And bring your awareness to the tip of your nostrils, feel the air coming in through the inner nostril, the opening of the nostril and it's a little bit cooler on the way in, and it's a little bit warmer on the way out. Feeling the breath there. Mindfulness of breathing, in is a little bit cooler, and that out breath is a little bit warmer. You can fine-tune that to thinking about the in-breaths sliding across the inner part of the nostril, and the out-breath sliding out on the outer part of the nostril. On the in breath, feel your center, on the out breath, expand into your surroundings.

And let all the thoughts be in the background. So in the foreground is the breath, tethering the attention to that easy fluid natural breath. Might feel good to stay here for a bit longer. And always let yourself luxuriate in shavasana for as long as you'd like, as long as you have the time for. But if you're ready, you can stretch gently.

Roll over onto one side. And however you do come up to sitting. Thank you so much for sharing your yoga practice with me today. I hope to practice with you again soon. Namaste.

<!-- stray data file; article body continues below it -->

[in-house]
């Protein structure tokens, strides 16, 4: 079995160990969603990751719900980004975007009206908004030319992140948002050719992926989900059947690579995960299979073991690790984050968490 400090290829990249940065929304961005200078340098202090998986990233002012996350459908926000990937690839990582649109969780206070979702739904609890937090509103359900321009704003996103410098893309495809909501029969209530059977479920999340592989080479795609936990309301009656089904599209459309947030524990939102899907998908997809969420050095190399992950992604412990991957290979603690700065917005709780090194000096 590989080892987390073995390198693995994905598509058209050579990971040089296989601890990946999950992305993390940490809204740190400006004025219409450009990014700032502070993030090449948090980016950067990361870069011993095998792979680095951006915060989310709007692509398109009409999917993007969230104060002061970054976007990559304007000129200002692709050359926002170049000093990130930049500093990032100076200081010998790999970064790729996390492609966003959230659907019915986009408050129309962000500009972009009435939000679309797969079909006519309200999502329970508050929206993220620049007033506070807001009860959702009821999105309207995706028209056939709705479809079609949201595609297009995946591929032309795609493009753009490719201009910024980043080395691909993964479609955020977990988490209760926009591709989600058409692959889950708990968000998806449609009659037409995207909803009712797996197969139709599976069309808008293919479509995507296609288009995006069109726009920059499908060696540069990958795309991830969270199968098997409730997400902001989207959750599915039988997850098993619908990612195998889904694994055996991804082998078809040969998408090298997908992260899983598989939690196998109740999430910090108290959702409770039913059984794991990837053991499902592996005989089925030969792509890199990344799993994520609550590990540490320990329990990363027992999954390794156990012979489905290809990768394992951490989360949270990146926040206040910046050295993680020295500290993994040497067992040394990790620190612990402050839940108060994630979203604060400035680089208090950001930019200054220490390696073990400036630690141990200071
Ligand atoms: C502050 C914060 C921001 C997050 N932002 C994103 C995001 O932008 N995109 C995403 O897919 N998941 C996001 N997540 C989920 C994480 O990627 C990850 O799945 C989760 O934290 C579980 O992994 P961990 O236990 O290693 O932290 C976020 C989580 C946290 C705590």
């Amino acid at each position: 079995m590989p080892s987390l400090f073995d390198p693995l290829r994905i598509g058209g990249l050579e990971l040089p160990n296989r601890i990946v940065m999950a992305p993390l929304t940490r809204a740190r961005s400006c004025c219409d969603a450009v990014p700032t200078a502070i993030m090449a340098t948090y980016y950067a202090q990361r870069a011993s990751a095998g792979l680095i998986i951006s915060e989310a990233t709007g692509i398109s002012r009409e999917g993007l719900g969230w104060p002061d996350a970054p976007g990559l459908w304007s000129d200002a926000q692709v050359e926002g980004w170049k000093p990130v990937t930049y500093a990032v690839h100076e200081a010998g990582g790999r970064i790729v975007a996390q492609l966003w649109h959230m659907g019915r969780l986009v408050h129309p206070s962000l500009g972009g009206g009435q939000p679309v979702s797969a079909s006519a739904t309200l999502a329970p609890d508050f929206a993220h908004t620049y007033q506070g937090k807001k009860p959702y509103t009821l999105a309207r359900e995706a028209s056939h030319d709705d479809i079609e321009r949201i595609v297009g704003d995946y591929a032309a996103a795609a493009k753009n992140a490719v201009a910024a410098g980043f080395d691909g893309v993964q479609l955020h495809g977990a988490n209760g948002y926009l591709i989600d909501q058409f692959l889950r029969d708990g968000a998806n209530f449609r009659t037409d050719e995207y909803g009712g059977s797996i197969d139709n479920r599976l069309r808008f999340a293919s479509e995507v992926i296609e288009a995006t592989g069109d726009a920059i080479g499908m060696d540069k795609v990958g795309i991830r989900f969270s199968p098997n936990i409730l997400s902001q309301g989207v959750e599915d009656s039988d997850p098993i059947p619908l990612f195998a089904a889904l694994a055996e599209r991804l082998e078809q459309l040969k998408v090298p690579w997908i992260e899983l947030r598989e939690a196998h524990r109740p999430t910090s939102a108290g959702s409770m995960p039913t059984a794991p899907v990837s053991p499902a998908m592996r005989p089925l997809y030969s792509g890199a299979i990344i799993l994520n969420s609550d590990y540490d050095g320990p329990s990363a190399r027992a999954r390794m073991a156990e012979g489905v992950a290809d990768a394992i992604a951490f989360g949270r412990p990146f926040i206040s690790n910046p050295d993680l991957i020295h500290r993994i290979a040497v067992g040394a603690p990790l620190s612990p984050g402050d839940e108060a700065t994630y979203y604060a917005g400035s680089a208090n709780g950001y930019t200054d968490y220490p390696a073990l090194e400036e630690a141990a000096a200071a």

Comments

2 people like this.
Hi Lydia
Thanks for posting a great practice. I'm on the recovery side of supraspinatus tendonitis ( I just learned that terminology the other day so I had to us it I'm really looking forward to pain free, flexible shoulders. I've been working with Kira Sloane's neck and shoulder practice, which has really helped. Now I can do one practice in the morning and another, different practice later in the day. Anyhow, great practice.
1 person likes this.
so good for a yin day!
Brittany. So happy we can practice together on here! :)
1 person likes this.
Wonderful practice, thanks so much. I've been getting over a bad cold... everything is creaky, stiff and sore, and this practice was just perfect for me today. :)

Hi Lori. Glad you could melt into this. Sending love to you. Lydia
Thank you Lydia for bringing a deeper daily practice into my life! Your blend of yogini spirit and mountain athletics is inspiring!
Thank you so much Ariel. :) So happy that I could be a small part of your journey with practice.
Hi. Thanks for that wonderful shoulder and hip opening. Exactly what I needed today. Your alignment in the shoulder openers are awesome. I love the shaking and wobbeling in Janu Sirsasana and the lying onto the back in this pose. Silke
The necklace and the rope. Genius, as usual. I'll take those images into my day as well. Love you!
Hi Catherine. Love you! Hope to see you this spring! I'm always so happy to see your name here. xo